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Justices disagree on whether jury instruction requires new trial

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The majority of Indiana justices ordered a new trial on liability for a school corporation being sued for wrongful death, finding one of the jury instructions could have misled the jury about a key issue regarding liability.

Maria Rosales sued LaPorte Community School Corp. after her son choked to death on food while eating lunch at an elementary school. The jury awarded her $5 million, which was entered as $500,000, the maximum amount then allowed under the Indiana Tort Claims Act. The school corporation appealed, and the focus of this opinion is Final Instruction 22. The Court of Appeals reversed and remanded for a new trial on this issue.

The majority found that the language of Instruction 22 reasonably could have been interpreted and applied by the jury in a way that substantially misstated the plaintiff’s burden of proof with respect to establishing negligence on the part of the school corporation.

“Such an interpretation effectively creates new duties not recognized by the common law in Indiana,” wrote Justice Brent Dickson in LaPorte Community School Corporation v. Maria Rosales, No. 46S04-1105-CT-284.
 
Because they are unable to conclude whether the jury’s verdict would have been the same if that instruction had unambiguously and correctly stated the law, the majority reversed and remanded for a new trial on the issue of liability only.

Justice Frank Sullivan dissented, pointing out that Instruction 11 laid out the required standard by explaining that negligence is failure to exercise reasonable or ordinary care. It’s well settled that jury instructions are to be considered as a whole and in reference to each other, he wrote.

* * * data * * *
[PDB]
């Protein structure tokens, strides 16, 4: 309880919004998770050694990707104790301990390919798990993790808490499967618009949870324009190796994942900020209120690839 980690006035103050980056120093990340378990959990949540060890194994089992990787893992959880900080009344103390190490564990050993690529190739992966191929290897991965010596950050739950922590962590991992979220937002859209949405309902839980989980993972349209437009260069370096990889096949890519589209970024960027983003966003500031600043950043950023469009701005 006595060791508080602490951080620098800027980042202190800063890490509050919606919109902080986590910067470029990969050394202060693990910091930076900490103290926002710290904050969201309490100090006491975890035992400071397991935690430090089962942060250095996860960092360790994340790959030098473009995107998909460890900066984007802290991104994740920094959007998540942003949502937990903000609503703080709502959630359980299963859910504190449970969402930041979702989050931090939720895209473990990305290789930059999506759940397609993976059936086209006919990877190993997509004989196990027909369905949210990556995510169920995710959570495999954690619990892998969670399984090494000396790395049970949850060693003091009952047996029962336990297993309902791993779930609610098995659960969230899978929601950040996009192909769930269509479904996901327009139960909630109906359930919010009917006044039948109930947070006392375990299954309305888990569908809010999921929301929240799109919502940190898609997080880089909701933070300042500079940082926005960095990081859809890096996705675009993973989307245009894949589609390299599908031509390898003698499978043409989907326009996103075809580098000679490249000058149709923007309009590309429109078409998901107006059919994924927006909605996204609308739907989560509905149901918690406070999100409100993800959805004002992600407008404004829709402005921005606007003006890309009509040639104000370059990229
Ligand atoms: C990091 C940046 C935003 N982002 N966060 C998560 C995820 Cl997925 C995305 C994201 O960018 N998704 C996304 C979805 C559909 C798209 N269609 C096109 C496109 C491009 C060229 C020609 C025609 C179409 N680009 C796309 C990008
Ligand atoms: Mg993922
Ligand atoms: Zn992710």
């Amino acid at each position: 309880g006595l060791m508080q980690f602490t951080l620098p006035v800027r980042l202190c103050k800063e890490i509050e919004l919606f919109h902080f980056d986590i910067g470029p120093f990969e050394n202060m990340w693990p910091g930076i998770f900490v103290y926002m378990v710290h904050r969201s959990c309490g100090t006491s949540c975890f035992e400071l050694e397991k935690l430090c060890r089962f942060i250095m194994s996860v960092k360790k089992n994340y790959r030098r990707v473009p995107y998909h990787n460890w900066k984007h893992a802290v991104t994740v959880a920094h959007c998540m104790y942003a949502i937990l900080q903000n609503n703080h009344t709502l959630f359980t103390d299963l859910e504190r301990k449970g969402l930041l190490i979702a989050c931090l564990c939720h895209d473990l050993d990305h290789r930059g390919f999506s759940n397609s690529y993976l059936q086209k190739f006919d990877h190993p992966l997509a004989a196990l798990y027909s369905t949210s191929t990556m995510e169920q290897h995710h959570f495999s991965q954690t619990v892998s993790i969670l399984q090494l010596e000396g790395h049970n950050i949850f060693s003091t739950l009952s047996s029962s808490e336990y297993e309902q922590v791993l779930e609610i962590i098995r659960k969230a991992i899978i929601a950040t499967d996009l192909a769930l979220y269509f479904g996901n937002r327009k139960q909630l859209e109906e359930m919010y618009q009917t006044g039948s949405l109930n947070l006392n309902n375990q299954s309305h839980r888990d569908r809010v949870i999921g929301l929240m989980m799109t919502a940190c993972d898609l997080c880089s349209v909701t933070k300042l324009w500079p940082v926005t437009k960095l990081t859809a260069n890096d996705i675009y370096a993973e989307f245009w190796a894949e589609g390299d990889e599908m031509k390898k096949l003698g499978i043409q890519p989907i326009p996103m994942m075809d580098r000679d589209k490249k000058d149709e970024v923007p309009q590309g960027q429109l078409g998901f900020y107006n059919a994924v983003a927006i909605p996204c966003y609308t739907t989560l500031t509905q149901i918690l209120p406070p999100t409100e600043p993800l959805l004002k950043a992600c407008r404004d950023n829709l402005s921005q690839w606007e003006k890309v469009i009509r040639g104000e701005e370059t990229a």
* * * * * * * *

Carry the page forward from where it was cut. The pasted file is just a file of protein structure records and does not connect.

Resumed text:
“I see no basis for finding that the jury was misled here. Instruction 11 corrected any error in Instruction 22 such that the jury could not have been misled as to the law,” he wrote.

 

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  5. Patricia, i can't understand how painfully heartbreak ithis ordeal must have been for you. I read the appellate case and was surprised to see both sides of the story because your actions were harmful to your child; more so than the fathers. The evidence wasn't re weighed. It was properly reviewed for abuse of discretion as the trial court didn't consider whether a change of circumstance occurred or follow and define the statutes that led to their decision. Allowing a child to call a boyfriend "daddy" and the father by his first name is unacceptable. The first time custody was reversed to father was for very good reason. Self reflection in how you ultimately lost primary custody is the only way you will be able heal and move forward. Forgiveness of yourself comes after recognition and I truly hope you can get past the hurt and pain to allow your child the stability and care you recognized yourself that the father provides.

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